Movie Review: Run

The Ending Of Run Explained

credit: Run

Movies such as Run are a testament to the sickness of humanity when they’re done right, and while some folks might find it necessary to be overly critical about this movie, the truth is that the story is told well enough that it manages to create an emotional response from several people who watch it. The simple truth of the movie is that Diane, portrayed by Sarah Paulson, is revealed as a woman who gives birth to a child who is not only premature but has a list of health problems that are indicated as they’re displayed on the screen during the opening moments, that might not have allowed her to live a long and healthy life.

As the movie opens on Chloe, a teenager who is wheelchair-bound, heavily medicated, and carries an inhaler for her asthma, it would appear that the child struggled hard enough to survive and continues to struggle into her teenage years. What might be truly confusing to some, however, is that Diane is seen in a support group for parents who are dealing with the issue of letting their children go off to college and can’t deal with the implications of it.

Diane is actually happy to realize that Chloe is going to be heading off to college soon, and she has no worries that her daughter will be okay, since if life hasn’t beaten her down, then nothing will. That’s kind of a positive outlook that many people wouldn’t bother to question. 

Run review - Sarah Paulson's Netflix thriller is a twisted ride

credit: Run

It’s very easy to be impressed by Chloe. 

Watching this young woman from the moment she wakes up to the moment she gets to work on something, she’s a very intelligent and capable person that is hampered by physical ailments but at the same time, she’s able to function at a high level and is looking forward to going to college. Chloe comes off as a young woman who doesn’t want the world to feel sorry for her since she’s alive, she’s breathing, and she has the ability to think and make her own way in the world that she knows.

She doesn’t appear to be euphoric, but she’s also not depressed all the time and bemoaning her place in the world. The fact that some folks deal with various handicaps makes it appear as though they might be worth pity and could use the type of help that some are willing to give without reservation or thought of compensation. But this isn’t the character that Chloe appears to be since she comes off as an individual that knows how to take care of herself and is willing to take her life as it is, not as she would have it. 

The cracks in Diane’s facade don’t really appear until Chloe finds the pills in a bag of groceries.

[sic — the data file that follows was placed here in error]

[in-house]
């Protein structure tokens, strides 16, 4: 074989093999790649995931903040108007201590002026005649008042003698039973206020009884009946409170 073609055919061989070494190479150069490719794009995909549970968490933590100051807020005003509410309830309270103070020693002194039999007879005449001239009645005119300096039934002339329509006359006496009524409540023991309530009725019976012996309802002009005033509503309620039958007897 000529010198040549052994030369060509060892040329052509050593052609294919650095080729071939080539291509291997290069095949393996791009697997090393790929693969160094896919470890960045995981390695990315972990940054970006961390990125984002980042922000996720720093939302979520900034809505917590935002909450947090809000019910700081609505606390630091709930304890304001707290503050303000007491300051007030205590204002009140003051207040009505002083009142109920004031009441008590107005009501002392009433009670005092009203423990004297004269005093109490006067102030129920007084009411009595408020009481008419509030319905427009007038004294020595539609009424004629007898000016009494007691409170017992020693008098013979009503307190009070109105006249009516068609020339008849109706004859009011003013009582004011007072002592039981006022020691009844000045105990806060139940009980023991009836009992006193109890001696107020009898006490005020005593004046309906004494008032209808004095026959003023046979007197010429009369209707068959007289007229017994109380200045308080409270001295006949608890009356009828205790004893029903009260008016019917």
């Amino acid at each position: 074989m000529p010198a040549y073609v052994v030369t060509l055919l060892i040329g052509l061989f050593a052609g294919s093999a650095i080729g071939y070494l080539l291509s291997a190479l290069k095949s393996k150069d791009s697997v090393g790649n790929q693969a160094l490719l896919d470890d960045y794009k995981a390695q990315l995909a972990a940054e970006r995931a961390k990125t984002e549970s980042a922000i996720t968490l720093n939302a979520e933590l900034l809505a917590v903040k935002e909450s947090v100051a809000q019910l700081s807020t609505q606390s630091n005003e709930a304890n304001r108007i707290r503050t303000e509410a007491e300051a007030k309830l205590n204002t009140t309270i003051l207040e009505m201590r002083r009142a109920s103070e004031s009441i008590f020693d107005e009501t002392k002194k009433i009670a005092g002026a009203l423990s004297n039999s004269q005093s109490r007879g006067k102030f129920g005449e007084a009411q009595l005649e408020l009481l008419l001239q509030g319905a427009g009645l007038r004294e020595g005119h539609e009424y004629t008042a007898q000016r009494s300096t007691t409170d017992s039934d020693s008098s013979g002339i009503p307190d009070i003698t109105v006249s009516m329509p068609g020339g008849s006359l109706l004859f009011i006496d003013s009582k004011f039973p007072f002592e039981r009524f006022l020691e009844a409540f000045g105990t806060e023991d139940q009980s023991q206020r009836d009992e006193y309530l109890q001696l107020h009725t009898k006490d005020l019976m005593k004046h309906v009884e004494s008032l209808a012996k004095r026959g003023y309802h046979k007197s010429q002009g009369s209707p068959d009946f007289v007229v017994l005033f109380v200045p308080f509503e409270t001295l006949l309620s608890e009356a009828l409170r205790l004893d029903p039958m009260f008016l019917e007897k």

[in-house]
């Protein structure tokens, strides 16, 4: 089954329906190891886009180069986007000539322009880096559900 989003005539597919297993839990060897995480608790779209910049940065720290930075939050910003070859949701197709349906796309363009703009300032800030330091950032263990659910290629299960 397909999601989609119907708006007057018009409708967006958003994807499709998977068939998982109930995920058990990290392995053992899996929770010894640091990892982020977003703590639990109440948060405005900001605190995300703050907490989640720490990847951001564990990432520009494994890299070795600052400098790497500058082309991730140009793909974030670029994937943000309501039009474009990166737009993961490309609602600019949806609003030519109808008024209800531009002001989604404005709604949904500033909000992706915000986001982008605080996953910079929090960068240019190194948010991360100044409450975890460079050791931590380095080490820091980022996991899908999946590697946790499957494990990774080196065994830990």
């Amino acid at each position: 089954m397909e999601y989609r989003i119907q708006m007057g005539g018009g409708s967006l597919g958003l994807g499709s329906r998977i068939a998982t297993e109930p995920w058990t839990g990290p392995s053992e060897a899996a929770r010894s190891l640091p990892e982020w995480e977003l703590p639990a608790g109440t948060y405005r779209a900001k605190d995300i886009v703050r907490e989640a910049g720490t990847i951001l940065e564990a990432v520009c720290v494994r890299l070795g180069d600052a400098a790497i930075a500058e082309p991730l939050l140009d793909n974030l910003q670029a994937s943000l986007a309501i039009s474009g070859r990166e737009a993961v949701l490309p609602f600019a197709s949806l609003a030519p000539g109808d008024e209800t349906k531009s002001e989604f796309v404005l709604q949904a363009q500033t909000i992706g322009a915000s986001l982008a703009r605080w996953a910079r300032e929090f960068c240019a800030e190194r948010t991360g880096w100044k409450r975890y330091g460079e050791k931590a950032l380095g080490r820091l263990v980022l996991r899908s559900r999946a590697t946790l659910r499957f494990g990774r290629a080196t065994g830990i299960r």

Diane does come off as a little bit controlling and does appear to be the type of mother that cares for her daughter but isn’t entirely ready to let go as she says she is at the beginning of the movie. One could be expected to see her as excited as Chloe when the mail came since the idea was that Chloe was waiting for a letter from her desired college, the University of Washington, which appeared to be a big expectation for both of them. And yet, whenever Chloe felt the need to say something about it, Diane would dismiss this and change the subject.

That was a big red flag since it made Diane appear as someone who had to control everything and gave her daughter the illusion that she had some sort of control over her own life. When things start to go south, though, it becomes easy to see that Diane is not a stable person and is out to keep her daughter close to her for as long as she could. 

Run' Review: A Wheelchair-Using Teen Tries to Escape Her Sadistic Mom -  Variety

credit: Run

Amazingly, there would be people who advocate for a character like Diane. 

Despite the diabolical nature of what Diane has done, there are people out there who would feel sorry for her and state that her actions were not her fault, as she was suffering PTSD from losing her own daughter. This would explain why she stole someone else’s daughter and named her after her own child, who passed away not long after she was born.

When Chloe finds this out after searching through her mother’s files, it’s an understandable surprise, but the reaction that Diane gives is nothing short of insane as she claims to have saved Chloe from her biological parents and is about to inject Chloe with paint thinner when Chloe locks herself in a nearby closet. To make a long story short, Chloe nearly kills herself by consuming the contents of a bottle that sends her to the hospital, Diane attempts to take her home and is, in turn, shot by police when she steals a gun and tries to confront them. 

The ending was satisfying in a very big way. 

 One can only imagine how so many years of gaslighting would affect a person and how much would need to be undone. But seven years later, Chloe is seen visiting someone in a prison infirmary and is also seen walking with the aid of a cane for a short distance.

When it’s revealed that she’s visiting Diane and says she still loves her, one might feel like screaming in frustration. But when she asks Diane to open wide as she presents the same pills she was given as a teenager. The ending becomes worth it as a feeling of vindication can be felt. 


Start a Discussion

Main Heading Goes Here
Sub Heading Goes Here
No, thank you. I do not want.
100% secure your website.